TALLAHASSEE, Florida — Michael's leading edge careened onto northwest Florida’s white-sand beaches as a still-growing Category 4 hurricane Wednesday, lashing the coast with tropical storm-force winds and rain and pushing a storm surge that could cause catastrophic damage well inland once it makes landfall.
The unexpected brute quickly sprang from a weekend tropical depression with top winds growing to 145 mph, the most powerful hurricane in recorded history for this stretch of the Florida coast.
Florida officials continue to monitor the storm.
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- Gov. Scott issues state of emergency for Florida Gulf Coast
- Citrus County to issue immediate evacuations
- Hernando County issues voluntary evacuations
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On Sunday, Gov. Rick Scott issued a state of emergency for 35 counties along the Florida Gulf Coast, which includes most of the counties in the Tampa Bay area:
Scott also directed the Florida Department of Transportation to suspend tolls immediately in the northwest Florida region. Tolls will be suspended at the following facilities:
- Mid-Bay Bridge and Spence Parkway (Okaloosa County)
- Garcon Point Bridge (Santa Rosa County)
- Bob Sikes Toll Bridge (Escambia County)
- Orchard Pond Parkway (Leon County)
"Let's all stay safe and watch this storm closely," Scott tweeted. "As we have seen before, it can change direction and impact any part of our state."
On Wednesday, President Trump approved a request from state lawmakers to issue a Emergency Declaration for Florida. The action authorizes the Department of Homeland Security and FEMA to coordinate all disaster relief efforts in the state.
Following that declaration, Health and Human Services Secretary Alex Azar declared a public health emergency in Florida. The declaration provides greater flexibility for Medicare and Medicaid beneficiaries and their providers in meeting emergency health needs.
The Florida Supreme Court, District Court of Appeals, and other courts in the Panhandle are also closing Tuesday through Thursday because of the storm.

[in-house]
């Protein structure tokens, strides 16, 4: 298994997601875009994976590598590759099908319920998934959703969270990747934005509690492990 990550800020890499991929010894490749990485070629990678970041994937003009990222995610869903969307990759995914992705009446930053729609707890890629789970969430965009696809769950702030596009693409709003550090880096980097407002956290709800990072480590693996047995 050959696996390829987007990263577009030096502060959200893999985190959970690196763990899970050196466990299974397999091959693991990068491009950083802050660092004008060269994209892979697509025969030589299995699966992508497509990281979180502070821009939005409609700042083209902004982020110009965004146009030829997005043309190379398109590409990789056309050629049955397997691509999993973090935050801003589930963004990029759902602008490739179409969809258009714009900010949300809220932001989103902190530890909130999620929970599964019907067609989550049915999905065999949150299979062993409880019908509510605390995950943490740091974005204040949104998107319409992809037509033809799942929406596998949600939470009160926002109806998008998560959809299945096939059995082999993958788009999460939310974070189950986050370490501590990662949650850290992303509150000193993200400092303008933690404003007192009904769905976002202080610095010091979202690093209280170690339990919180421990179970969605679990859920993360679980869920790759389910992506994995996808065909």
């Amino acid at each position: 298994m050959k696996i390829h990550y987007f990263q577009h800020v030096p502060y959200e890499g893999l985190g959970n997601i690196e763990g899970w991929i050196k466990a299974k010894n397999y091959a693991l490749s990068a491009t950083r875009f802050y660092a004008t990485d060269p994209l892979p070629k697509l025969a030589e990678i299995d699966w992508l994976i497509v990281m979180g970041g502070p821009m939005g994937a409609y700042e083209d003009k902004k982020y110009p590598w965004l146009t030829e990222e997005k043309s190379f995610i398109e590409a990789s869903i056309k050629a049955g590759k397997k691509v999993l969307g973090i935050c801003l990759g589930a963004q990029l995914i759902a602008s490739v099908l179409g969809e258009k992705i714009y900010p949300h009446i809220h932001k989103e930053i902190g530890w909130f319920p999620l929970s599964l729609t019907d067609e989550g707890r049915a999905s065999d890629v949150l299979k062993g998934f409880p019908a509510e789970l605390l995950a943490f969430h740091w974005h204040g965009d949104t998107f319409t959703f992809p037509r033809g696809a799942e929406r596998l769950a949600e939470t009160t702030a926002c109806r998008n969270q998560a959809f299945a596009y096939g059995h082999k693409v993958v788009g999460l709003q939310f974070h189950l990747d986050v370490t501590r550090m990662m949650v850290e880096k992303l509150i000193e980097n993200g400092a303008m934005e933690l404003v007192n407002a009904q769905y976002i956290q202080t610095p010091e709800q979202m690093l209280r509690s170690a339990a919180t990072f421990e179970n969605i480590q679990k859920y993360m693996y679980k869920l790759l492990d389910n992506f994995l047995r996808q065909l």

The Port of Pensacola and Port of Panama City have closed.
Currently, 34 shelters throughout the affected area are open or are mobilizing to open. Visit https://www.floridadisaster.org/shelter-status/ to find information on shelters in your area.
Once a state of emergency is declared, state and local agencies start preparing resources ahead of the storm.
The Florida Department of Transportation is coordinating with utility companies to expedite pre/post storm clean-up activities. As of 7:10 p.m. Tuesday, more than 17,000 power restoration personnel have been pre-positioned to help residents who lose power during the storm.
Citrus County is worried about flooding, with an 8-12 foot storm surge happening.
A mandatory evacuation order is now in effect for Zone A homes. Find out what zone you are in on the Citrus County website. RVs and manufactured homes for the whole county are also under mandatory evacuation orders.
Shelters will open for those residents starting Tuesday at 9 a.m.
Those locations are:
- General population:
Lecanto Middle School
Citrus High School
Lecanto Primary School
- Special Needs:
Forest Ridge Elementary
Citrus County School District has closed schools for Tuesday and Wednesday. Other school districts are monitoring conditions right now.
Hernando County has a voluntary evacuation order for zone levels A and B, starting at 8 a.m. This area includes low-lying areas west of of U.S. 19 and manufactured homes. Head to the Hernando County website to see if you home is affected.
The county will open a shelter Tuesday at noon at The Enrichment Center on 800 John Gary Grubbs Blvd. in Brooksville. The shelter is meant to help people with special needs, people with pets, as well as the general population.
Pasco County is monitoring the storm and has opened some sandbag locations along the coast.
Pasco County Emergency Management is recommending voluntary evacuations for certain residents of Pasco County, as potentially life-threatening storm surge from Hurricane Michael is expected to occur along the county's Gulf coast overnight Tuesday into Wednesday evening. Vulnerable coastal areas are expected to be impacted regardless of the storm's exact track or strength.
The following residents should evacuate:
- Anyone living west of U.S. 19 in areas vulnerable to potential storm surge
- Special Needs Residents living west of U.S. 19
- Anyone in low-lying areas along rivers or inland areas that have experienced flooding in the past
- Anyone living in a building that has experienced flooding following heavy rain events.
The recommended evacuation map for those residents vulnerable to storm surge can be viewed here.
Residents should first attempt to find shelter with neighbors, relatives or friends. If that is not an option, residents can self-evacuate directly to the Fasano Regional Hurricane Shelter, located at 11611 Denton Avenue in Hudson. The pet-friendly shelter will open Tuesday, October 9 at 12 p.m. for anyone who would like to leave their home ahead of Hurricane Michael.
Pasco County residents can call the Pasco County Customer Service line with any questions or concerns at 727-847-2411. Customer Service is open 24-hours a day, until further notice.
Pinellas County is monitoring the storm.
Hillsborough County is monitoring the storm.
Manatee County is monitoring the storm.
The Florida National Guard is activating 500 guardsmen to help with planning and logistics as people prepare.
The State Emergency Operations Center is now operating at Level 1, according to the governor's office.